Appeal from the United States District Court for the Northern District of Illinois, Eastern Division No. 75 CR 62 ABRAHAM LINCOLN MAROVITZ, Judge.
Swygert and Stevens, Circuit Judges, and Kunzig,*fn* Judge.
The sole issue in this criminal appeal is whether the United States afforded a speedy trial to defendant, Willie Terrell Lockett.*fn1 The District Court held for the Government. We find that the procedure attacked did not violate Lockett's constitutional right to a speedy trial and therefore affirm the judgment of conviction.
The facts involved in this appeal are uncomplicated and uncontested. Between March 1972 and January 1973, checks were stolen from the mails in Chicago. On January 16, 1973, the U.S. Magistrate issued a complaint against Lockett for possession of checks stolen from the mails. He was arrested on January 18, 1973, and released on bail the next day. Defendant voluntarily (after receiving proper Miranda warnings) confessed to the crime. He has never repudiated this confession. Over two years later, January 23, 1975, the grand jury indicted Lockett for possession of checks stolen from the mails. 18 U.S.C. § 1708 (1971). On February 18, 1975, defendant moved to dismiss the indictment for violation of his right to a speedy trial and on April 8, 1975, the District Court denied this motion. Lockett waived a jury trial. The court tried the case on a written stipulation of facts. The only error defendant now asserts in this appeal of his conviction is that the trial judge improperly denied his speedy trial motion.
The Sixth Amendment to the Constitution provides in part: "In all criminal prosecutions, the accused shall enjoy the right to a speedy and public trial . . . ." It is this right which defendant claims has been denied by the Government's handling of this case.
To assess the claim of constitutional deprivation based upon lack of speedy trial, we turn to the four point balancing test of Barker v. Wingo, 407 U.S. 514, 530, 33 L. Ed. 2d 101, 92 S. Ct. 2182 (1972): (1) length of delay, (2) reason for delay, (3) assertion of the right, and (4) prejudice to defendant. The trial judge weighed these factors and found that defendant's speedy trial rights were not violated because defendant neither made a speedy trial demand (until his motion of February 18, 1975) nor demonstrated sufficient prejudice. However, the trial judge did note that there was an inordinate delay (over two years) which "becomes almost astonishing when one considers that the government has not proffered even the slightest excuse for its occurrence." We affirm the trial judge's determination albeit for somewhat different reasons.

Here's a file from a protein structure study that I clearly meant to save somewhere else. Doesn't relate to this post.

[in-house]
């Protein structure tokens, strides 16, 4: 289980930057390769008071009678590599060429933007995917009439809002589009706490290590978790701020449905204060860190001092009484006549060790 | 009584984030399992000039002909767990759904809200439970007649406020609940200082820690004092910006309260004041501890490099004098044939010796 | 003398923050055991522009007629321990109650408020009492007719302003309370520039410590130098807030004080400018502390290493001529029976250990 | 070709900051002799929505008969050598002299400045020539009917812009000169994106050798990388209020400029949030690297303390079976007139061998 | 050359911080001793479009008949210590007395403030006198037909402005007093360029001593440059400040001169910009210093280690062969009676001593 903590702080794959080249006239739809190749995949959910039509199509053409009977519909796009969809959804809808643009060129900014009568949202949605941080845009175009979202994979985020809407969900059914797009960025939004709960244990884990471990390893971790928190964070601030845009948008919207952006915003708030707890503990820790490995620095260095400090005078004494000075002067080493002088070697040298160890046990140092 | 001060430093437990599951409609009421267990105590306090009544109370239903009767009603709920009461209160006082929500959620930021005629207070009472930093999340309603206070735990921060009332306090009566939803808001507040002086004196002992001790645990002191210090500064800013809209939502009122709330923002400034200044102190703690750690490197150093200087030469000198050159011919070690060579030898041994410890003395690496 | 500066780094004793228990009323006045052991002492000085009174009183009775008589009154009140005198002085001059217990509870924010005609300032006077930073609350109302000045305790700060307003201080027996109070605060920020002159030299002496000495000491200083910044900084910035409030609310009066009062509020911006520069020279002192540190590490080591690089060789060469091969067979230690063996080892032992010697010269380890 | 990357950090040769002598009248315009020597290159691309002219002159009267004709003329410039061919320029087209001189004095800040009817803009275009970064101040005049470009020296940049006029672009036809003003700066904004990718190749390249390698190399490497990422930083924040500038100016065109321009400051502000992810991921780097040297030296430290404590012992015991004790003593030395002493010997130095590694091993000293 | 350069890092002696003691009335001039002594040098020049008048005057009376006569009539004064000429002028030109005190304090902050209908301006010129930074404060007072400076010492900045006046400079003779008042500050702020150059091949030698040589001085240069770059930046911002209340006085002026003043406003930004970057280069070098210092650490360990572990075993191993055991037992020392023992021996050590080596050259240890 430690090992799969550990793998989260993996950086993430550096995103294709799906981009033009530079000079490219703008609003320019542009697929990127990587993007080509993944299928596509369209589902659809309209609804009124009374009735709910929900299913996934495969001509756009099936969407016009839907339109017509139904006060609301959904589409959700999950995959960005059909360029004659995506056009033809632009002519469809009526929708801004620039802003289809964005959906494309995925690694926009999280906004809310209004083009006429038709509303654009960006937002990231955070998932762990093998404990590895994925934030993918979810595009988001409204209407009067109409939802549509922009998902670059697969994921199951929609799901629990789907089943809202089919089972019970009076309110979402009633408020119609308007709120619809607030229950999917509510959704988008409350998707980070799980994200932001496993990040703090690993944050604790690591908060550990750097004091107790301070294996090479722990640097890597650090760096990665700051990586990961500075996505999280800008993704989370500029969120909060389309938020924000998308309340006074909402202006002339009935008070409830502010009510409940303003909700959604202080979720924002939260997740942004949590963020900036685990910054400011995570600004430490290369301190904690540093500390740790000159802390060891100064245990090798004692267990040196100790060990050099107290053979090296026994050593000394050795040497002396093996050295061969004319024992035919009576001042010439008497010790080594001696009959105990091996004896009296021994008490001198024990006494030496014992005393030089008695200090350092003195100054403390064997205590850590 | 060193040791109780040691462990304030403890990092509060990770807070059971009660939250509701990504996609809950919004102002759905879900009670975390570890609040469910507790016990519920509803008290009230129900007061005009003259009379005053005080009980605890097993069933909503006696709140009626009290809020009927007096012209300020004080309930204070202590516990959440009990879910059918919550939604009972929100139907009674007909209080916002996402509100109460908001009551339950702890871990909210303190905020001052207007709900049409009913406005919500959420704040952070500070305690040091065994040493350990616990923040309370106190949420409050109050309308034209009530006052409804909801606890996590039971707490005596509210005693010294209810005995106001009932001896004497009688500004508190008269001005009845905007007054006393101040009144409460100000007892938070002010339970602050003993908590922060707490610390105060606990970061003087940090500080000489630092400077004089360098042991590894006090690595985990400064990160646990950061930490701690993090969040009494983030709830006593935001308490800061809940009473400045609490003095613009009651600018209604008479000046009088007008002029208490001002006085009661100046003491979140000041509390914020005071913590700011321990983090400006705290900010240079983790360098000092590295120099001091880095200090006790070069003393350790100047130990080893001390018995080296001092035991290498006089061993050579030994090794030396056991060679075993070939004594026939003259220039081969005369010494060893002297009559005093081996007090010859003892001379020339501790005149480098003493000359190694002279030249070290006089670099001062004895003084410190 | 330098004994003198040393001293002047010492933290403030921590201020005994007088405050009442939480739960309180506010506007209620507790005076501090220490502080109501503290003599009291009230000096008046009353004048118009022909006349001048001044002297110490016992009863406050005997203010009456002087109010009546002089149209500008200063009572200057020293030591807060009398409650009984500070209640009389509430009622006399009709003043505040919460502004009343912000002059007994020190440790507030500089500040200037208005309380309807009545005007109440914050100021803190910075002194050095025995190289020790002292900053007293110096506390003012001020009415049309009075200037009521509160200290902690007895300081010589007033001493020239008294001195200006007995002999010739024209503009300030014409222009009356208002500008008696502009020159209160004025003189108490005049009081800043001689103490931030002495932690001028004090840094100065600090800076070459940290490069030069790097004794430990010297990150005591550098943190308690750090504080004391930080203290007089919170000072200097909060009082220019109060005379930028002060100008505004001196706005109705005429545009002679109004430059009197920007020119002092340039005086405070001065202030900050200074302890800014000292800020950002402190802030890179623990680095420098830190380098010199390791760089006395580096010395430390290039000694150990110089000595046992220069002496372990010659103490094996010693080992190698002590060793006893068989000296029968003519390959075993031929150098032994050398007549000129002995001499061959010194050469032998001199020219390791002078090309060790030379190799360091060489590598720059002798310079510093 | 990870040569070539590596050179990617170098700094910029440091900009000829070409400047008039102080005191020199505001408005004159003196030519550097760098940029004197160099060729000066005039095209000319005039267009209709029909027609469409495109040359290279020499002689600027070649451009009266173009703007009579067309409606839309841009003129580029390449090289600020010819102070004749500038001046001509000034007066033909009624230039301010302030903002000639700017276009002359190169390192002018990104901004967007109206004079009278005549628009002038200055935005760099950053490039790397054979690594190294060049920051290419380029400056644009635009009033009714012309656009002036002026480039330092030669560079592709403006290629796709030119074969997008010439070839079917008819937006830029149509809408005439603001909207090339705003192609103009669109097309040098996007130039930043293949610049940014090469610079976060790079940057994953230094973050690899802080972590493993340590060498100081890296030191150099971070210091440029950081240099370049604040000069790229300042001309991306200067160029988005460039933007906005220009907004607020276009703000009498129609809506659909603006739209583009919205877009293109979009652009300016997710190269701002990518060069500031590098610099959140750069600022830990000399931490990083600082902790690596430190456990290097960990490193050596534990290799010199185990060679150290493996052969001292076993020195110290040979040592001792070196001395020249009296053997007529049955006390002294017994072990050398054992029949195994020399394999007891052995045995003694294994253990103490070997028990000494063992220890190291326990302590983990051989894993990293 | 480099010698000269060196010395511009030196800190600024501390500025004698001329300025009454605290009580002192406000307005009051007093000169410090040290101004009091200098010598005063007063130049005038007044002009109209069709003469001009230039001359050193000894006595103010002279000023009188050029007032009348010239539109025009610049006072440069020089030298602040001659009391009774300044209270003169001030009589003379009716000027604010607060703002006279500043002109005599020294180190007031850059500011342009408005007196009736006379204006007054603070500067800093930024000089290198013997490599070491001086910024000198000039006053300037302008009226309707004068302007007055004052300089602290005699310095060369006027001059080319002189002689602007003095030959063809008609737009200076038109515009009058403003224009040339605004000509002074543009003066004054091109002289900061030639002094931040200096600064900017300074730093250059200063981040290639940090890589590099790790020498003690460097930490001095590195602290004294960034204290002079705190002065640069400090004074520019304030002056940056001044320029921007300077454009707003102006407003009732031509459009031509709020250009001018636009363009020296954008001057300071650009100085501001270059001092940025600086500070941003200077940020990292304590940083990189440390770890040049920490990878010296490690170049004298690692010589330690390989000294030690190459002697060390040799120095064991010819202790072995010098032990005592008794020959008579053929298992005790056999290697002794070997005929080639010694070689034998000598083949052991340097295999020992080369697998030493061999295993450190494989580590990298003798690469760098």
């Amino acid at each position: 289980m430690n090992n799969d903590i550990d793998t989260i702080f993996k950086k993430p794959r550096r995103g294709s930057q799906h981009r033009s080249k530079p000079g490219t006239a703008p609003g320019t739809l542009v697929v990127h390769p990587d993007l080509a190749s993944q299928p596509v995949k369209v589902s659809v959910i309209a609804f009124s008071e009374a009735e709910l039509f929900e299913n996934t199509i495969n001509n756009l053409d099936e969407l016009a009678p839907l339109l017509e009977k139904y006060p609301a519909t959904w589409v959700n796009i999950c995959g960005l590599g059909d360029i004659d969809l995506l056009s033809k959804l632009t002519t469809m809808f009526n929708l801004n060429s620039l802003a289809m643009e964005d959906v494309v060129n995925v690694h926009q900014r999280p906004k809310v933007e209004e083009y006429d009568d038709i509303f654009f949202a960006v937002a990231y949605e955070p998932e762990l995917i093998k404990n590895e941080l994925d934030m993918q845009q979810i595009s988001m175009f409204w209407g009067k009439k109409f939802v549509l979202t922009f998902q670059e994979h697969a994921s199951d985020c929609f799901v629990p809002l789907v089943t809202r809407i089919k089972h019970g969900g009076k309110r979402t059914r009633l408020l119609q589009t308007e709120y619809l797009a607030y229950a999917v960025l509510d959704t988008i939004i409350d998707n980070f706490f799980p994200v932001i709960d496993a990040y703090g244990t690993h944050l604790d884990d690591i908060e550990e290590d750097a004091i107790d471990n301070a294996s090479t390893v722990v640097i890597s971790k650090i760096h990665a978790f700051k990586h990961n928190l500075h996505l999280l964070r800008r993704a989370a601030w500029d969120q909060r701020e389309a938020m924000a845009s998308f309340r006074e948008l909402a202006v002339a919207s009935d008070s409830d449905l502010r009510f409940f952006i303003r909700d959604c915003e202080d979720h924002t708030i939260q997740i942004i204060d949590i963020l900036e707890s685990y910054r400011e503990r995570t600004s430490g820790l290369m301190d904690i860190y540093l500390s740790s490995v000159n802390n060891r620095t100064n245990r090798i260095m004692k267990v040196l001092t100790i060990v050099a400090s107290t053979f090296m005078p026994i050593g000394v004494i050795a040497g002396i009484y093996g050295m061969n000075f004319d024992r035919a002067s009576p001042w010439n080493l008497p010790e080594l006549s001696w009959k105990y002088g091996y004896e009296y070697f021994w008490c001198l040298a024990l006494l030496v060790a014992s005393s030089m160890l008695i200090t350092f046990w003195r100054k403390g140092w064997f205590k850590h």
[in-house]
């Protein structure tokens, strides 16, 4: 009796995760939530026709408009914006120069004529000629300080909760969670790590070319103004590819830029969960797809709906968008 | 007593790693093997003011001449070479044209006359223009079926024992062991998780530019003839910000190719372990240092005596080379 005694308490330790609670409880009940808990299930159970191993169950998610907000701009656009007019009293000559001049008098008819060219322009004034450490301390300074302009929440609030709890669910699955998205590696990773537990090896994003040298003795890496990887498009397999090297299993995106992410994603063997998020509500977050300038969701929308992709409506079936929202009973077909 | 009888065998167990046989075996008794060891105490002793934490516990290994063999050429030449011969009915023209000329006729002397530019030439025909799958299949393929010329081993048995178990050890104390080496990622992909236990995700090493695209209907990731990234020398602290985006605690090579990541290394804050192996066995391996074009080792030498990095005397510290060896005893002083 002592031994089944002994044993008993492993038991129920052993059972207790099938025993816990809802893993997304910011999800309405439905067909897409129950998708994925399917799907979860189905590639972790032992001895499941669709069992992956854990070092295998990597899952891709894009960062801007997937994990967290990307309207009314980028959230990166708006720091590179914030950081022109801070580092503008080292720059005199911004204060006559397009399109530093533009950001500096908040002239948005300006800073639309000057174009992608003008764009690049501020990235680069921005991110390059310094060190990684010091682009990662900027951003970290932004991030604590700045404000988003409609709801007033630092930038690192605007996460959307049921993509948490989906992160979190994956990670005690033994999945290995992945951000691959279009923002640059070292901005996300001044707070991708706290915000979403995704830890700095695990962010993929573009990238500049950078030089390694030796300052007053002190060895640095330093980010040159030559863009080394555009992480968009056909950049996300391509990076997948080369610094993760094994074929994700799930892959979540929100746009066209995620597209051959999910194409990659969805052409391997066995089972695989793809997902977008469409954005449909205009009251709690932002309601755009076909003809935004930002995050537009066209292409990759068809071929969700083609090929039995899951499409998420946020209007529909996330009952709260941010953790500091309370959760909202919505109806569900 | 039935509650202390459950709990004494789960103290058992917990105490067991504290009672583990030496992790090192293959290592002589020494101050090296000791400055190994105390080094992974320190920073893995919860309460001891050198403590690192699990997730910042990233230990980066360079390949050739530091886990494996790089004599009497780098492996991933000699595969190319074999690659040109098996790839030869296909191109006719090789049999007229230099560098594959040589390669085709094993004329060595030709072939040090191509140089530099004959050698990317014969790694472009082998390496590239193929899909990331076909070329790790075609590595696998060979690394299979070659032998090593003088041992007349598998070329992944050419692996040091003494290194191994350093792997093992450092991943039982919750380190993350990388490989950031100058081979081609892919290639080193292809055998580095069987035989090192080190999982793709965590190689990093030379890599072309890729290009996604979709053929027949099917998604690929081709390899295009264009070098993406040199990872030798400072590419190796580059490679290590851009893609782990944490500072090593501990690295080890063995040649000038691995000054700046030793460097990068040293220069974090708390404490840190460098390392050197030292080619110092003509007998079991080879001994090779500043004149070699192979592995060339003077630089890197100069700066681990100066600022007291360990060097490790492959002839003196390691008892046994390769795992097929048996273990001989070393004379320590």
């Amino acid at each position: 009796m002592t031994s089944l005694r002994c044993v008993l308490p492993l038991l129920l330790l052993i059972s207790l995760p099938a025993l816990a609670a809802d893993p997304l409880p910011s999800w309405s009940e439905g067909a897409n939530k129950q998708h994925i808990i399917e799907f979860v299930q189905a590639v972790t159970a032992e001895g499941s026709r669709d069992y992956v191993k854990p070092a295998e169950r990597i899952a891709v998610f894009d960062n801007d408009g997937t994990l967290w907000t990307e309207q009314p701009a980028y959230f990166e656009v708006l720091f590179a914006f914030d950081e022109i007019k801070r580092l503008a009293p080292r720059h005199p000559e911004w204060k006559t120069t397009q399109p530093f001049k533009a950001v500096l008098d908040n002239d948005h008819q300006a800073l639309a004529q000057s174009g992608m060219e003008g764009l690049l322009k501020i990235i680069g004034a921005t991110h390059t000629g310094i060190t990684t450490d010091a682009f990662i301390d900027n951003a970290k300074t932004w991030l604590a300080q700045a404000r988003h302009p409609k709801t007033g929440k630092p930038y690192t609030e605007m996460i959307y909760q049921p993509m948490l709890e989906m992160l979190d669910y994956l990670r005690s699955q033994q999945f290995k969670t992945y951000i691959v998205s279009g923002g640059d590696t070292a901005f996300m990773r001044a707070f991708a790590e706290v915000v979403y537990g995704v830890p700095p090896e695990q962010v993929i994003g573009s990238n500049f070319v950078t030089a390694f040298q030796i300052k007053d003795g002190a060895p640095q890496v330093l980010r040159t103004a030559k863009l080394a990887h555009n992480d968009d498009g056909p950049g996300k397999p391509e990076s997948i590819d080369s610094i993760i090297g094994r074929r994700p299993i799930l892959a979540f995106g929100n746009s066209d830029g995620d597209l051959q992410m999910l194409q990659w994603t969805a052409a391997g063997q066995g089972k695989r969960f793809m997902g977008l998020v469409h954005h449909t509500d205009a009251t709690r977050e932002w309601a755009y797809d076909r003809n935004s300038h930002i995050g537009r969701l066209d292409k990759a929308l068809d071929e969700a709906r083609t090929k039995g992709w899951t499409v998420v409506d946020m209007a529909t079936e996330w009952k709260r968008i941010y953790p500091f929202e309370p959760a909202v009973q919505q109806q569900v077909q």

The two-year delay in this case is unreasonably long. (Point 1). The government offers no reasons to explain its actions. (Point 2). Failure to account for delay may be weighed against the prosecution. United States v. Macino, 486 F.2d 750, 752 (7th Cir. 1973). Particularly intolerable is the situation presented here where defendant has confessed to the crime and merely awaits the formality of trial and sentencing.
Nevertheless, we disagree with the trial court's determination that defendant's failure to assert his right constituted a significant negative factor in the balancing process. (Point 3). Where a lengthy delay occurs in the interval between arrest and indictment, normally there would be no reason to require defendant speedily to assert a demand for his own indictment and trial. U.S. v. Macino, supra at 753.
However, we underscore the final determination by the trial judge that defendant suffered little prejudice. (Point 4). Defendant was not incarcerated during the delay and failed to show that it had any effect on his defense. Indeed, Lockett had confessed to the crime and failed to present any defense. The only prejudice claimed by defendant is that his memory "dimmed"*fn2 and the bond restrictions hampered his right to travel. There is nothing in the record (such as a request to abrogate the travel restrictions) which demonstrates that defendant suffered because of the delay. Also, his confession could well serve to rejuvenate his "dimmed" memory, even two years later.
In short, the weight we have given the first three factors (delay, failure to explain, and no reason to require assertion of the right) would tend to favor defendant's position. Normally, defendant's failure to show prejudice, standing alone, might be insufficient to overcome the other factors. However, in this case, there is the added point that defendant has voluntarily confessed to the crime of which he stands convicted. This compels the conclusion that his Sixth Amendment, speedy trial right has not been violated. As the Supreme Court stated in Barker, "[the four factors] are related . . . and must be considered together with such other circumstances as may be relevant." Barker v. Wingo, supra 407 U.S. at 533. Lockett's confession is such a "relevant circumstance." We are persuaded that no constitutional rights have been violated in this case.
The judgment of the District Court is therefore affirmed.